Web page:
2013 Zoobiquity Conference:
A Species-Spanning Approach to Medicine
The Rockefeller University, Caspary Auditorium
and the Bronx Zoo
Saturday, November 2, 2013
The Rockefeller University
Caspary Auditorium [map]
1230 York Avenue
New York, NY 10065
Phone: (212) 327-8000
Afternoon Session (transportation provided for conference registrants)
2300 Southern Blvd
Bronx, NY 10460
Comparative medicine once occupied a primary position in medical thought and education. Today, although the spectrum of clinical illness in humans and non-human animals overlaps tremendously, human and veterinary clinicians often operate in largely separate professional silos. The professions come together episodically around concerns such as emerging infectious diseases, zoonoses, and food safety. However, the connections between human and veterinary health and clinical practice extend far beyond these issues—a reality well known to veterinarians but less recognized by physicians.
One step to facilitate understanding of the global and species-spanning nature of illness and health is to facilitate introductions and engagement between clinicians and researchers on both sides of this “species-divide.”
The 3rd Zoobiquity Conference is sponsored by the Animal Medical Center, New York, the Wildlife Conservation Society and the David Geffen School of Medicine at UCLA. The conference is designed to bring together leading clinicians and scientists in both human and veterinary medicine to discuss the same diseases in a wide spectrum of animal species, including people.
The intention of this cross-disciplinary conference is to create conversations and relationships between human and veterinary colleagues confronted with similar clinical challenges. By crossing disciplines in this manner, we can significantly expand the perspective of clinicians, scientists and patients about these shared disorders and broader health concerns.
The morning will begin at The Rockefeller University where veterinarians and physicians will discuss cases in the areas of oncology, psychiatry/behavior, infectious disease and neurodegenerative/neurological diseases.
Following the morning program, conference participants will board buses and travel to the Bronx Zoo to participate in “Walk Rounds” which will be led by the Wildlife Conservation Society’s Zoological Health Program staff. The afternoon session will feature several fascinating veterinary cases with important comparative elements relevant to human clinical care. A cocktail reception at the Bronx Zoo’s Schiff Family Great Hall will conclude the conference and participants will board buses back to The Rockefeller University.
The purpose of the Zoobiquity Conference is to facilitate understanding of the global and species-spanning nature of health. Our intent is that this conference provides a structure and program through which relationships can develop bridges across the “species divide” and from which a broader understanding of disease may emerge.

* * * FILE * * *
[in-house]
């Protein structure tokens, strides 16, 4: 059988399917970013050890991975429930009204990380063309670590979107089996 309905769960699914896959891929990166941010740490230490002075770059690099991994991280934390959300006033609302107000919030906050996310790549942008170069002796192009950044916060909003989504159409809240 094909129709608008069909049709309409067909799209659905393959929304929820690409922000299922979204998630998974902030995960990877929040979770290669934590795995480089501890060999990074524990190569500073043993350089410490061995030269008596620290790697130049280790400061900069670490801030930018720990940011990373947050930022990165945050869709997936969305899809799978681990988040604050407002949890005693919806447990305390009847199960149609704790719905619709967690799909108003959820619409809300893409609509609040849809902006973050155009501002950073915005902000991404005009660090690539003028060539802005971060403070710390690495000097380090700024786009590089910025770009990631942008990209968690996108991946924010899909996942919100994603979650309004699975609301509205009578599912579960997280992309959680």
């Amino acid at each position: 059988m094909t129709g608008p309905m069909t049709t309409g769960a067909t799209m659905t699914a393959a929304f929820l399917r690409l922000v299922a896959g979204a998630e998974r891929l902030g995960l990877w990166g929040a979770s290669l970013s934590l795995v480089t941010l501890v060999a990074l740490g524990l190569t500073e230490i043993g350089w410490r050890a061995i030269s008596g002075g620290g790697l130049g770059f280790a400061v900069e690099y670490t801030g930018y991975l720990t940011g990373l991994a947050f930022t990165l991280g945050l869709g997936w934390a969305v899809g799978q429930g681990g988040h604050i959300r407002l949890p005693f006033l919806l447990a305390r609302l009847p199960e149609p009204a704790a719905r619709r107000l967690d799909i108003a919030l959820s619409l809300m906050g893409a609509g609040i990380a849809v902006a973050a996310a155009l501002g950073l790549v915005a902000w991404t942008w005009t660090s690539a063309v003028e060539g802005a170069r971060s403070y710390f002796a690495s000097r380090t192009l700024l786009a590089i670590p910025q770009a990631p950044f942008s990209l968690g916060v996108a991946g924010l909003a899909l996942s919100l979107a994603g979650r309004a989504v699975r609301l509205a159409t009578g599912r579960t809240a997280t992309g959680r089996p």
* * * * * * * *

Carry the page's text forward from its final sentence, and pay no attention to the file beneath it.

We hope that the development of these relationships around shared clinical challenges will lead to:
- Broader consideration of the epidemiology of disease (with implications for shared environmental triggers/exposures);
- Potential for new approaches to the diagnosis and treatment of disease in both animals and humans;
- New collaborations and novel hypotheses for investigation and
- Greater appreciation for the shared biology and pathophysiology of humans and animals.
By extension, this points to the shared vulnerability of many species (including humans) to the same basic health threats—a message which speaks directly to the need for a global and species-spanning approach.
This course is targeted to clinicians and scientists in the fields of medicine, veterinary medicine, evolutionary biology, public health, psychology and others.
The Office of Continuing Medical Education, David Geffen School of Medicine at UCLA is accredited by the Accreditation Council for Continuing Medical Education to provide continuing medical education for physicians. The Office of Continuing Medical Education, David Geffen School of Medicine at UCLA designates this live activity for a maximum of 7.5 AMA PRA Category 1 Credits TM. Physicians should claim only credit commensurate with the extent of their participation in the activity.
The Animal Medical Center (AAVSB RACE Provider # 429) is accredited by the American Association of Veterinary State Boards (AAVSB) to sponsor Registry of Approved Continuing Education (RACE) courses for veterinary practitioners. This program has been submitted (but not yet approved) for AAVSB RACE hours pending of continuing education credit in jurisdictions which recognize AAVSB RACE approval; however, participants should be aware that some boards have limitations on the number of hours accepted in certain categories and/or restrictions on certain methods of delivery of continuing education.
The FDA has issued a concept paper which classifies commercial support of scientific and educational programs as promotional unless it can be affirmed that the program is “truly independent” and free of commercial influence. In addition to independence, the FDA requires that nonpromotional, commercially supported education be objective, balanced, and scientifically rigorous. The policy further states that all potential conflicts of interest of the CME staff and faculty be fully disclosed to the program’s participants. In addition, Accreditation Council for Continuing Medical Education policy now mandates that the provider adequately manages all identified potential conflicts of interest prior to the program. We at UCLA fully endorse the letter and spirit of these concepts.